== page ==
Russian President Vladimir Putin in a television interview broadcast Sunday criticised the United States for what he termed “moralizing” as he denied Russian meddling in the US presidential election.
Putin dismissed a question about Russia’s history of corruption, repression and silencing of dissidents, turning his answer into a series of questions.
“Why do you feel you have the right to ask us these kinds of questions? And do it all the time? To moralise and to give us lessons on how to live?” he said.
Russia is ready to listen to comments that are constructive with the goal of establishing a relationship “but we will absolutely not accept when these sorts of things are used as an instrument of political conflict,” he said.
Putin was interviewed in St Petersburg, Russia, on the sidelines of an economic forum. The interview was broadcast on the premiere of a new NBC show, “Sunday Night with Megyn Kelly.” The former Fox News anchor recently joined NBC.
Putin insisted hackers who stole and disclosed information that turned out to be damaging to the campaign of Hillary Clinton in last year’s campaign could have come from anywhere.
“Hackers can be anywhere. They can be in Russia, in Asia … even in America, Latin America,” he said. “They can even be hackers, by the way, in the United States who very skillfully and professionally shifted the blame, as we say, onto Russia.”
US intelligence community officials have said they are certain that the hackers were in Russia and that their instructions came from Putin, who sought to undermine Clinton and boost Donald Trump’s chances of winning.
Trump conceded in January that Russia has waged cyberattacks but insisted they had no effect on the election outcome.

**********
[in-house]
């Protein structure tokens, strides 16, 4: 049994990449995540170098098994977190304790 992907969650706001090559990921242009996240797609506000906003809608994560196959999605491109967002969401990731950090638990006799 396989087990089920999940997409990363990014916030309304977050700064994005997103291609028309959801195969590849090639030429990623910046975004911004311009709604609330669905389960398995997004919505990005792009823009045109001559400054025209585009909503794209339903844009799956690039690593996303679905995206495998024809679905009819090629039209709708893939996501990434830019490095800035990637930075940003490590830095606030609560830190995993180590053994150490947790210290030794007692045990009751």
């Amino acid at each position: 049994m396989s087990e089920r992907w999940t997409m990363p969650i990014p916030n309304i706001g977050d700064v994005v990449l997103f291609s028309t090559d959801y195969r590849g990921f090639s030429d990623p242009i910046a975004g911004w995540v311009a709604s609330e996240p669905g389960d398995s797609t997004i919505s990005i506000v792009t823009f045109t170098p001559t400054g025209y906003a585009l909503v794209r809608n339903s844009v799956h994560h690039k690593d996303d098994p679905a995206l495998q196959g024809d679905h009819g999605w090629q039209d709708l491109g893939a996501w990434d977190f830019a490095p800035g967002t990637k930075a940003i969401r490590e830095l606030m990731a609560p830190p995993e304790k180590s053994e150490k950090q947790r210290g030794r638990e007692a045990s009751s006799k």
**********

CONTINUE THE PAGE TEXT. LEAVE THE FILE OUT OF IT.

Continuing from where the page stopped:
Putin, who frequently took a defensive stance throughout the interview, also said reports that Russia has compromising material on Trump were “just another load of nonsense.”
He said he never met Trump on any of his trips to Moscow.
“Where would we get this information?” Putin asked. “Have you all lost your senses over there?”
Asked about the Russian ambassador’s visit to the White House last month after Trump fired FBI director James Comey, Putin said the US media had “created a sensation” over it.
He said if there had been anything interesting to come out of the meeting, his foreign minister would have reported it to him.
He also claimed he had limited personal interaction with former US national security advisor Michael Flynn.
He said they met at a dinner in Moscow in December 2015 and he was told only afterwards that Flynn was formerly in the security services.
The interview aired as intelligence committees in both the House and Senate investigate alleged Russian interference in the presidential election. The committees are preparing to question Trump administration officials, including Jared Kushner, the president’s son-in-law and close advisor.
The FBI also is probing whether anyone associated with Trump’s presidential campaign was involved in the Russian hacking.
Trump’s firing of Comey sparked accusations that he was trying to bring an end to the Russian hacking investigation.
After Comey was fired, the Justice Department named Robert Mueller, a former FBI director, as special counsel to take over the FBI’s Russia-Trump investigation. (NAN)